Administrative regulations have allowed the expedited removal of aliens from the country without due process if they have no documentation, have been in the country for less than 14 days, and have not traveled more than 100 miles from the border. Those expedited removals are based on the fiction that a quick removal is essentially the same as turning someone away at the border who has not entered the country.

While aliens subject to expedited removal may never see an Immigration Judge, recent statistics reveal that almost 700,000 cases are pending before the approximately 334 Immigration Judges in the Immigration Courts. Some involve people who entered the country without valid documents, some involve people who overstayed a visa or violated visa conditions, and some involve innocent American citizens who are not subject to removal.

Procedural fairness is an essential safeguard against mistaken decisions. The fact that immigration authorities have repeatedly attempted to deport American citizens (sometimes successfully) speaks to the importance of assuring that fair procedures are in place to minimize the risk of removal orders being entered against individuals who should not be deported.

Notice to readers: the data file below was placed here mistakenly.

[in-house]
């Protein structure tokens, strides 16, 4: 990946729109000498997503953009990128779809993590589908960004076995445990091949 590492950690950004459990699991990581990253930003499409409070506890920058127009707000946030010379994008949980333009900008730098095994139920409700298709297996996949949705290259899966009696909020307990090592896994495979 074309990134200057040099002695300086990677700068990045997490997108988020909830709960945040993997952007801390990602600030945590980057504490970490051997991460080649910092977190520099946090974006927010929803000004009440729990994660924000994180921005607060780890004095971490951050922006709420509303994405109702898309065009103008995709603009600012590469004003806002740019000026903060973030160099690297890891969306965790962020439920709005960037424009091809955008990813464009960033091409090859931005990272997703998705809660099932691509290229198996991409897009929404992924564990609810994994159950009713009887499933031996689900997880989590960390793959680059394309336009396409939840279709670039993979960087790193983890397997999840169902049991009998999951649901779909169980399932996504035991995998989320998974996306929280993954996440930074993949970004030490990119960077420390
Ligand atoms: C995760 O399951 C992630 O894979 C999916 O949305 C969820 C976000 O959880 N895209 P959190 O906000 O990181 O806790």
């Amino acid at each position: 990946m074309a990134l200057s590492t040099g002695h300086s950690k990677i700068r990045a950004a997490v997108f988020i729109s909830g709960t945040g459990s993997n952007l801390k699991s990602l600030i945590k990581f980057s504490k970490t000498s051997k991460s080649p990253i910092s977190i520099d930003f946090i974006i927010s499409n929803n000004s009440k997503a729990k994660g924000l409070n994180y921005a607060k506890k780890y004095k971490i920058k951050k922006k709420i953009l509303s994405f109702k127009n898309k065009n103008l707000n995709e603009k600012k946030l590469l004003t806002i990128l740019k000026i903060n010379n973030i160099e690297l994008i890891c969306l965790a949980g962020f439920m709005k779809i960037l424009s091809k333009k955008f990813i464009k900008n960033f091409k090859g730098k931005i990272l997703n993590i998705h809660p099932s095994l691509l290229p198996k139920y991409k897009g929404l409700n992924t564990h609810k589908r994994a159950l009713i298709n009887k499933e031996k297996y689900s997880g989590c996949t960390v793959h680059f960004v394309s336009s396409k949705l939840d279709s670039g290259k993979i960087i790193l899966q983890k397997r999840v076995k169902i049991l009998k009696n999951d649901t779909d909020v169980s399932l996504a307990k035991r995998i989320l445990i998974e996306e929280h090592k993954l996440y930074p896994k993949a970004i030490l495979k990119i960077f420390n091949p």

Can Immigration Judges Make Independent Decisions?

Like their counterparts in the judiciary, immigration judges must base decisions on the law. When they decide disputes of fact, they must be neutral, determining the truth as best they can, without favoring one side or the other.

The right to a neutral decision-maker is fundamental to due process. While different judges may interpret the law in different ways (because laws are never written with absolute clarity), they are required to set aside biases or favoritism and to do their best to determine the facts and to apply the law impartially. The president’s suggestion that due process does not apply to illegal immigrants has been rejected by courts as contrary to the text of the due process clause of the Fourteenth Amendment.

Immigration judges, however, have expressed concern that their independence is threatened. Calls from the Trump administration, including former Attorney General Jeff Sessions, to resolve more cases more quickly, and the Justice Department’s imposition of a quota that Immigration Judges are now required to meet, have occasioned the fear that promptly ruling against immigrants is the only way to assure job security.

Giving an immigrant a full and fair hearing takes more time than saying “no.” Judges who want to give immigrants a chance to find a lawyer, to gather evidence, or to apply for legal residency are frustrated by a quota system that pressures them to rule against the immigrant and move on to the next case.

The National Association of Immigration Judges has proposed making the Immigration Court an independent body, similar to the Tax Court, to protect it from political pressure. Hiring more Immigration Judges would be another way to address backlogs in the immigration courts. Either or both solutions would be more consistent with the nation’s commitment to fairness than pressuring neutral judges to deprive immigrants of their right to procedural fairness.